New Swell Classification Guidelines (Winter)
Significant: Winter - Swell 8 ft @ 14 secs or greater (11+ ft faces) for 8+ hours (greater than double overhead). Summer - Head high or better.
Advanced: Winter - Swell and period combination capable of generating faces 1.5 times overhead to double overhead (7-10 ft) Summer - Chest to head high.
Intermediate: Winter - Swell and period combination generating faces at head high to 1.5 times overhead (4-7 ft). Summer - Waist to chest high.
Impulse/Windswell: Winter - Swell and period combination generating faces up to head high (1-4 ft) or anything with a period less than 11 secs. Summer - up to waist high swell. Also called 'Background' swell.
On Thursday (7/9) North and Central California had waist local northwest windswell and knee to thigh high southern hemi swell showing at south facing breaks. northwest winds were hacking it up pretty good to. Southern California had thigh high northwest windswell at exposed breaks up north and new southern hemi south swell pushing to near head high on the sets at top spots. Wind was a bit of a factor though. Hawaii's North Shore was flat. The East Shore had waist high easterly windswell and onshore winds. The South Shore had no southern hemi swell but was getting waist high wrap around tradewind windswell pushing into exposed breaks with clean conditions.
The forecast for North and Central CA is for maybe a day or two of tiny background south angled southern hemi swell pushing in through Friday (7/10) to early Saturday then dissipating. But small to modest sized short period north windswell is really the more dominant swell and is expected to continue, a little smaller for the weekend, then rebuilding to the waist to chest high range for next week. Southern CA is to see continued southern hemi background swell through Friday (7/10) and turning more southerly, then fading out. Maybe some thigh high northwest short period windswell to be filtering into Santa Barbara Co for Friday, then fading by the weekend. A little bit better odds for windswell up north next week. Oahu's North Shore is asleep for the summer with no rideable surf forecast. The East Shore to seeing more minimal east tradewind generated windswell for Friday, then dropping off some on Sat/Sun (thigh to waist high) then possibly back to waist high or so for the balance of the following week. The South Shore is not expected to see any southern hemi swell until Wed of next week, and then only background energy (7/15).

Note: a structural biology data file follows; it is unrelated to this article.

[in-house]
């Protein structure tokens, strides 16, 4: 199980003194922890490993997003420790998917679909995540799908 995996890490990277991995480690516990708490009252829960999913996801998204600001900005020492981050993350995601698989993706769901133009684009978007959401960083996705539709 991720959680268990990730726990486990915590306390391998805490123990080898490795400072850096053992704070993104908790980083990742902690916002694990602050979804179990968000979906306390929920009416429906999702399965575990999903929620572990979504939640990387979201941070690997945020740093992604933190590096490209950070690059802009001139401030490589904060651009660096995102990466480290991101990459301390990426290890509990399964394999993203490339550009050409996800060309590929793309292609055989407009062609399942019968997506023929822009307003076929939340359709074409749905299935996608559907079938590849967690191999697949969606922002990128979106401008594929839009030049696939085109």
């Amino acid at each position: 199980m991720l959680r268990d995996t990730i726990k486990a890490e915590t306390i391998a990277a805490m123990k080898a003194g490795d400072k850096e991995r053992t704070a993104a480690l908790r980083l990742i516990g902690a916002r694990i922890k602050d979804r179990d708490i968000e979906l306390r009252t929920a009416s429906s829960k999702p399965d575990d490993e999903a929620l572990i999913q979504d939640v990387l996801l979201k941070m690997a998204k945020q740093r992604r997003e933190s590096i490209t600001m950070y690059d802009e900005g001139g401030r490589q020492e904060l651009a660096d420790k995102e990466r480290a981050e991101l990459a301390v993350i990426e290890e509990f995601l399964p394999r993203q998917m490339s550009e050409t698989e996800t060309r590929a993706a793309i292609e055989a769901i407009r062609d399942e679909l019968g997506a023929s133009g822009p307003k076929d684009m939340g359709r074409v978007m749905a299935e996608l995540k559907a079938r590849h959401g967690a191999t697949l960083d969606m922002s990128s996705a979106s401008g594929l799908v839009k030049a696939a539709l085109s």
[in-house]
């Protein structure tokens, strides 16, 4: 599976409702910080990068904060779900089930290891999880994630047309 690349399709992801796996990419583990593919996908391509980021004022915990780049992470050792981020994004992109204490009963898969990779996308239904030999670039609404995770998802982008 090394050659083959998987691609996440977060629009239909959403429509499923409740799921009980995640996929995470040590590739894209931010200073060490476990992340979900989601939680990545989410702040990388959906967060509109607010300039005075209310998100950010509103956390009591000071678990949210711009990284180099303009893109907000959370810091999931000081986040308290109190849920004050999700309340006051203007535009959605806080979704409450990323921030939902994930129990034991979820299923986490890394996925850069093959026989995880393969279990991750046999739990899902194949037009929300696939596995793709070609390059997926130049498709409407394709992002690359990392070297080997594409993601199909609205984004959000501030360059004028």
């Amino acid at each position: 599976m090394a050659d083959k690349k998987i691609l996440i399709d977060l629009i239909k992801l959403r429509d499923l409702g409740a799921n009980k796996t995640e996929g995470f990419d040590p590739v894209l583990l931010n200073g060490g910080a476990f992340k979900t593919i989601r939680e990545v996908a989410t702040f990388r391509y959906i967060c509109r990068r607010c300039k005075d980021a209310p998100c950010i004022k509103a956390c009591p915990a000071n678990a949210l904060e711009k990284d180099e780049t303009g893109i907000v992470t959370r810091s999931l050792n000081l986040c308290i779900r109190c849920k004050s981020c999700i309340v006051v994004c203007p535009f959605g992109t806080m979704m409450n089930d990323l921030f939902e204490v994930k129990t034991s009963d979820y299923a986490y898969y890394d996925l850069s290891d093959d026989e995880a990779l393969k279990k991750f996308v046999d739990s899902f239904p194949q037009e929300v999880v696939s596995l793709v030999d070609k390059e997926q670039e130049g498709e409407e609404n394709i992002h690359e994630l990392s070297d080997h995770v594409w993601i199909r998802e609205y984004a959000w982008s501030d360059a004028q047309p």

Longterm the South Pacific produced a small gale under Tahiti on Wed (7/8) generating a tiny area of up to 26-27 ft seas pushing north towards Hawaii. But the swell to be very small upon arrival there on Wed (waist high) with nothing of interest expected to reach California. Over the very long term a broad gale is modeled building under Tahiti in the same area that has supported a cutoff upper level trough for a week now, with 35 ft or greater seas suggested by Thurs (7/15). Will believe it when it happens.
SHORT- TERM FORECAST
Current marine weather and wave analysis plus forecast conditions for the next 72 hours
At the surface today high pressure at 1028 mbs was positioned equidistant from Hawaii and San Francisco CA ridging into the California coast with north winds to 20 kts over Central CA waters generating weak northwest short period windswell there. This high was also generating modest trades at 15-20 kts pushing into the Eastern Shores of the Hawaiian Islands, with minimal easterly windswell the result. Over the next 72 hours this high pressure system is to hold mid-way between CA and Hawaii at 1024 mbs continuing to generate a weak pressure gradient over Central CA sinking more towards Point Conception producing north winds at 20 kts there with very short period north windswell expected from Pt Arena southward to Pt Conception into the weekend. Trades are to continue over the Hawaiian Islands at 20 kts into Friday, then fading to the 15 kt range over the weekend with east windswell faltering some, but still rideable, but period very short. No other swell producing fetch is forecast.
North Pacific Animations: Jetstream - Surface Pressure/Wind - Sea Height - Surf Height
California Nearshore Forecast